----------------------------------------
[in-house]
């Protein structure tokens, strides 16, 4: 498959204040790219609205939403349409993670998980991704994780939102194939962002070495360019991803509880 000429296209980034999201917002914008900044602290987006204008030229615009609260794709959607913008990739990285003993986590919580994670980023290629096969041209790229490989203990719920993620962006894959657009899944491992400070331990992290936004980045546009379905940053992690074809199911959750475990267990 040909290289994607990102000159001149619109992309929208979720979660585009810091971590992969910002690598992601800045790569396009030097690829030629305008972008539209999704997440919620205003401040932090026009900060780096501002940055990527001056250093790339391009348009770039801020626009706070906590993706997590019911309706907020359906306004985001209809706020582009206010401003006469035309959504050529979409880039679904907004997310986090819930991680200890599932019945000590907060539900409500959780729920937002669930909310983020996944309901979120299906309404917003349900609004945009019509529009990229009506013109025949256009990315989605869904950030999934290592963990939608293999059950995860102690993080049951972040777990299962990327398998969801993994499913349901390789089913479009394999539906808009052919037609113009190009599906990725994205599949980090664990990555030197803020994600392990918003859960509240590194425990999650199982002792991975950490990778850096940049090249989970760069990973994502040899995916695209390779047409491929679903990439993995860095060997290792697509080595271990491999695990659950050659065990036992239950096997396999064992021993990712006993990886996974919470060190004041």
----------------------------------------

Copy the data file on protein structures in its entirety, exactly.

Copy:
[in-house]
């Protein structure tokens, strides 16, 4: 498959204040790219609205939403349409993670998980991704994780939102194939962002070495360019991803509880 000429296209980034999201917002914008900044602290987006204008030229615009609260794709959607913008990739990285003993986590919580994670980023290629096969041209790229490989203990719920993620962006894959657009899944491992400070331990992290936004980045546009379905940053992690074809199911959750475990267990 040909290289994607990102000159001149619109992309929208979720979660585009810091971590992969910002690598992601800045790569396009030097690829030629305008972008539209999704997440919620205003401040932090026009900060780096501002940055990527001056250093790339391009348009770039801020626009706070906590993706997590019911309706907020359906306004985001209809706020582009206010401003006469035309959504050529979409880039679904907004997310986090819930991680200890599932019945000590907060539900409500959780729920937002669930909310983020996944309901979120299906309404917003349900609004945009019509529009990229009506013109025949256009990315989605869904950030999934290592963990939608293999059950995860102690993080049951972040777990299962990327398998969801993994499913349901390789089913479009394999539906808009052919037609113009190009599906990725994205599949980090664990990555030197803020994600392990918003859960509240590194425990999650199982002792991975950490990778850096940049090249989970760069990973994502040899995916695209390779047409491929679903990439993995860095060997290792697509080595271990491999695990659950050659065990036992239950096997396999064992021993990712006993990886996974919470060190004041």